"Beware the barrenness of a busy life." – Socrates
A common slogan I often see outside of churches while traveling down the road reads, "If the Devil can’t make you bad, he will make you busy." Evidently, being "busy" is not a new thing. Supposedly, Socrates lived from around 469 B.C. to 399 B.C. For Socrates to make this quote, being too busy was a potential problem in his days as well.
I think Thomas A. Edison gives a pretty fair definition of busy. "Being busy does not always mean real work. The object of all work is production or accomplishment and to either of these ends there must be forethought, system, planning, intelligence and honest purpose, as well as perspiration. Seeming to do is not doing."
Being busy can prevent us from getting important things done. Being busy causes us to send someone a text instead of talking to them on the phone. It can cause us to stay at home and send an e-mail instead of going to our neighbor’s house to check on them in person.
I grew up hanging out with men who wore overalls and accomplished lots of work, but always seemed to have time to help their neighbors build a barn or kill a hog. I grew up around women who spent all day washing clothes, hoeing the garden and cooking for their families, but always seemed to have time to cook a meal for someone who was sick or write a long, hand-written letter to someone who had lost a loved one or needed encouragement.
For this new year, let’s make it a habit to stop the busyness in favor of taking time to serve those around us. If you have younger children, it sounds crazy, but they don’t have to take part in every activity offered in your community. Most children develop their critical thinking skills while they are simply at home or in the nearby woods learning to play by themselves.
Don’t Eat the Fence
How many times have you just nailed the barbed wire fence to nearby trees only to come back in a couple of years to see the tree slowly eat or grow around the wire. Many trees will actually eat through the wire causing you to have to re-attach the wire. This problem can be avoided by simply nailing a strip of wood to the tree. Once you’ve nailed the strip of wood to the tree, you can then nail the wire to the strip.
We all know that hydrogen peroxide is great for cleaning out cuts or scratches you can get while working around the farm. You can also brush your teeth with it or soak your toothbrush in it to keep it free of germs. There are other uses as well.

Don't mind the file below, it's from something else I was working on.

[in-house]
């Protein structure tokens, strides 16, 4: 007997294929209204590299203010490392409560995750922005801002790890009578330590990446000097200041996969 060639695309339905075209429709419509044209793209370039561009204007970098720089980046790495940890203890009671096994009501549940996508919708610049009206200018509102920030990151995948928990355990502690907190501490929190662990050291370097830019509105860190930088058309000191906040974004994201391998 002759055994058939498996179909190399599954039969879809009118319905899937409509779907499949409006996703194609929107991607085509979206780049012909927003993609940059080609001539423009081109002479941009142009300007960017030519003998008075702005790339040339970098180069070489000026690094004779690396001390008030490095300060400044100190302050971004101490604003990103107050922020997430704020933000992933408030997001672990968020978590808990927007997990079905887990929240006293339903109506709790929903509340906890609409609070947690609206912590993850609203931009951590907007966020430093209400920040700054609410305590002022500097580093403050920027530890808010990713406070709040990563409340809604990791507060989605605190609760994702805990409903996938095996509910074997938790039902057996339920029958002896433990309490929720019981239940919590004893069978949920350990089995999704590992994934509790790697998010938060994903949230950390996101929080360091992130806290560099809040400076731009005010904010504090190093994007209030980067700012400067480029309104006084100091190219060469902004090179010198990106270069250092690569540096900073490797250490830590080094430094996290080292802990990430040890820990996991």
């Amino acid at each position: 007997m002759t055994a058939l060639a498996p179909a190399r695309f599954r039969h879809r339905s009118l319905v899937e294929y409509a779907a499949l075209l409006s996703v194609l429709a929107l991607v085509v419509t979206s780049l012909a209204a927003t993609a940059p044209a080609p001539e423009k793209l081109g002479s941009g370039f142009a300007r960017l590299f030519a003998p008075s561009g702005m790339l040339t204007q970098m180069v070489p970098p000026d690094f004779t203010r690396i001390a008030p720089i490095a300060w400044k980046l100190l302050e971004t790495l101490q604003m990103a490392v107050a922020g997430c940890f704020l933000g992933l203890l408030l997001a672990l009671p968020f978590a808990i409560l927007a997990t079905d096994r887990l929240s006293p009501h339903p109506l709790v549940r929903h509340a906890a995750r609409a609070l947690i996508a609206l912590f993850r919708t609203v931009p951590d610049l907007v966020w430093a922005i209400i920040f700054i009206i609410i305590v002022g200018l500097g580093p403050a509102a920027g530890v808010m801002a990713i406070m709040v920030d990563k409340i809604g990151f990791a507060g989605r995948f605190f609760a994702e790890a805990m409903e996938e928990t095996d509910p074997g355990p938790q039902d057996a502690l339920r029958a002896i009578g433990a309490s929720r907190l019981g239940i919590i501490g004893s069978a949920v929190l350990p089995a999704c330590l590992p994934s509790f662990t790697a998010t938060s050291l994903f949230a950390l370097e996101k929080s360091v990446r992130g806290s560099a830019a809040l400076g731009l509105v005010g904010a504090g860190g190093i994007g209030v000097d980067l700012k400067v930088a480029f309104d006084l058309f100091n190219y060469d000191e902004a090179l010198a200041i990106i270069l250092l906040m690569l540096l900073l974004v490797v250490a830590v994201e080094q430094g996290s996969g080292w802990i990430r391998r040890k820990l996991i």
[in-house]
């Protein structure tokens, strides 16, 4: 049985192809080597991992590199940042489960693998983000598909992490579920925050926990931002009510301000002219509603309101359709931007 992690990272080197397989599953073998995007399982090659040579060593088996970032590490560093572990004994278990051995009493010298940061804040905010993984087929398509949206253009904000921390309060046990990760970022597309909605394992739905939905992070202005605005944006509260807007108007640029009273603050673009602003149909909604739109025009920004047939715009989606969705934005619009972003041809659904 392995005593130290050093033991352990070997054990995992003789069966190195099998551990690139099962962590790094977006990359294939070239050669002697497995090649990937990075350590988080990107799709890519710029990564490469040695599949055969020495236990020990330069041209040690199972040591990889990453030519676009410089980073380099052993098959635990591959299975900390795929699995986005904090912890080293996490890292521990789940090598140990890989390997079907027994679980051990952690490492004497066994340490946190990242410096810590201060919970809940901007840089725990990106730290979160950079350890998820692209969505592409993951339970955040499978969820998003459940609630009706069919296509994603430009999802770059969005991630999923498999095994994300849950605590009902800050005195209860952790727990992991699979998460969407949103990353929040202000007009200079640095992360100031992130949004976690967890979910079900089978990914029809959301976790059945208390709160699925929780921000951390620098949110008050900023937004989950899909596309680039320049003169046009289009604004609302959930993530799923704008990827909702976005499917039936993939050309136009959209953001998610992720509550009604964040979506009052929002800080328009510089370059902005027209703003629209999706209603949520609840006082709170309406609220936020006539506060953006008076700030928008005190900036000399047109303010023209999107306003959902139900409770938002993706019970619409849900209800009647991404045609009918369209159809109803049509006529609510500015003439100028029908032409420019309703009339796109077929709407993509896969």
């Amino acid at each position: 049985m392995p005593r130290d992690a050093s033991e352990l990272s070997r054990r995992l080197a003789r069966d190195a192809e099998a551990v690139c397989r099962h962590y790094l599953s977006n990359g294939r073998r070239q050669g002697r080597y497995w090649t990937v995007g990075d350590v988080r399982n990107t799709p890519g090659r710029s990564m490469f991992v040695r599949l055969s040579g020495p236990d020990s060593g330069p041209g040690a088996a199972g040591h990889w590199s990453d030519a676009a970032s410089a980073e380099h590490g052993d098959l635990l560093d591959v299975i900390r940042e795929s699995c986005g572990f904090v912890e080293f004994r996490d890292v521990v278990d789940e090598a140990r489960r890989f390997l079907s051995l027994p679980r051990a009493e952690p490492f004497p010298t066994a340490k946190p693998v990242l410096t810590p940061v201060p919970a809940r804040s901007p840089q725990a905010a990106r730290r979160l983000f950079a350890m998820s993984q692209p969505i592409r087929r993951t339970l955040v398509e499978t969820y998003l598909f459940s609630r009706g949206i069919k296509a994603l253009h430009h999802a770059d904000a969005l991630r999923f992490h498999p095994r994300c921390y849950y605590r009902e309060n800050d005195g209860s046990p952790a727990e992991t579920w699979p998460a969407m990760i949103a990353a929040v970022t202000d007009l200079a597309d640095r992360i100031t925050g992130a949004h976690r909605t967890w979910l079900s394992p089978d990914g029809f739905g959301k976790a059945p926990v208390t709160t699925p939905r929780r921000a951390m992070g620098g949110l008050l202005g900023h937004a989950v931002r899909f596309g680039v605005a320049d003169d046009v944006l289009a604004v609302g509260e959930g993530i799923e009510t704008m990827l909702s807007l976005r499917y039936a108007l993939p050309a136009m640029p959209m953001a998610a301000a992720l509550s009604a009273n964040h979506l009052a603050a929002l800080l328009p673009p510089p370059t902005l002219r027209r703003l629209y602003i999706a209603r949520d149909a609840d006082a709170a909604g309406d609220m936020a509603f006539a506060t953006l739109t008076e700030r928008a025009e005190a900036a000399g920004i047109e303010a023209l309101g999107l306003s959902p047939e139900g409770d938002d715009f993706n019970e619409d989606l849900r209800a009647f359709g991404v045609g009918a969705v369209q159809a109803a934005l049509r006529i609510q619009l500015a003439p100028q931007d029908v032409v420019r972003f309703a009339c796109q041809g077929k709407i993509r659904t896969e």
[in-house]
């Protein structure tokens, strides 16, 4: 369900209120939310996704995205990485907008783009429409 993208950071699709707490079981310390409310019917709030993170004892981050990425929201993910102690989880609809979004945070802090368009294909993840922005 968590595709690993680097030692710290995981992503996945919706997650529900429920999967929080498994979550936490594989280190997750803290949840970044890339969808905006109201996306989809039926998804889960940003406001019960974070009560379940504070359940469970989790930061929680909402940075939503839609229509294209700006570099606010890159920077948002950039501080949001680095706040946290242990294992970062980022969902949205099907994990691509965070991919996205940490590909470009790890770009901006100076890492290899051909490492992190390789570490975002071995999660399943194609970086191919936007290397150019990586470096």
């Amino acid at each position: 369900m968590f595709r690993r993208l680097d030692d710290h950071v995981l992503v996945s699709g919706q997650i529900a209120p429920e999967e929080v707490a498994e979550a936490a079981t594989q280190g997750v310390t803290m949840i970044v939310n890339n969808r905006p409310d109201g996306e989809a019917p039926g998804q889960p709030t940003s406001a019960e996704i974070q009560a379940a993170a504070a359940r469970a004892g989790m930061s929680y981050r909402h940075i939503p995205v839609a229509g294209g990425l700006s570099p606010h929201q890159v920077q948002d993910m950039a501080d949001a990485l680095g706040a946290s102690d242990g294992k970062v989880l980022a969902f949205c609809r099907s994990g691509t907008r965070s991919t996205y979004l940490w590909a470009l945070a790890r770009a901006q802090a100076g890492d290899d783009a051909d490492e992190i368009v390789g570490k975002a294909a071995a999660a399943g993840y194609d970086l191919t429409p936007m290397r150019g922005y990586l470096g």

If you get blood on your pants or favorite hunting jacket either from cutting yourself or dressing game, pour hydrogen peroxide on the blood stain before it sets in. The peroxide will foam and bubble the blood stain right out of the fabric, then simply wipe the area with a damp cloth. Apply the peroxide and wipe until the stain is completely gone.
Family Photo Fix
Don’t spend a fortune when it comes time to take your family photos. It’s a frustrating experience to hire an individual to take your family’s picture only to find the props like hay bales and old barn wood can be found in your own yard or around the farm.
We had a small shed collapse on the farm, and I salvaged the pieces of wood, cut them in seven foot lengths, and attached them side-by-side with two wood strips on the backs of the planks. Set this frame against a wall or tree, then set a few hay bales in front, and take your own family photos.
It’s January, so it’s time to break out the wool socks. Wool offers the best protection against foot moisture during the cold, rainy months because wool wicks moisture away from your feet. In addition, wool stays warm even when wet. Cotton, on the other hand, even though it works great in the summer months, remains clammy and cold for the duration of the day when worn in boots.
Merino wool from the merino sheep offers the softest wool currently available. The warm-wool principle works also for pants and jackets. Even if you get wet with rain or snow, the wool will continue to warm your body much better than any other material offered today and, since it works pretty well keeping sheep warm, it’s all natural.
Around the end of January, coyotes will begin to look for mates for breeding. This is the time of year you will hear coyotes become more vocal. While feeding the livestock this winter, look around pasture edges in the late evenings for prowling coyotes.
They will often enter pastures searching for rats and field mice looking for grains and seeds. Also, the coyotes will eat fresh cow manure for the folic acid present in the droppings. Being downwind of the coyotes, concealed and using nothing more than a mouse squealer can result in a productive January hunt.
This January, bypass the busyness, get some work done, and visit with your friends and neighbors. Who knows, you might make some new friends and help someone in need.
John Howle is a freelance writer from Heflin.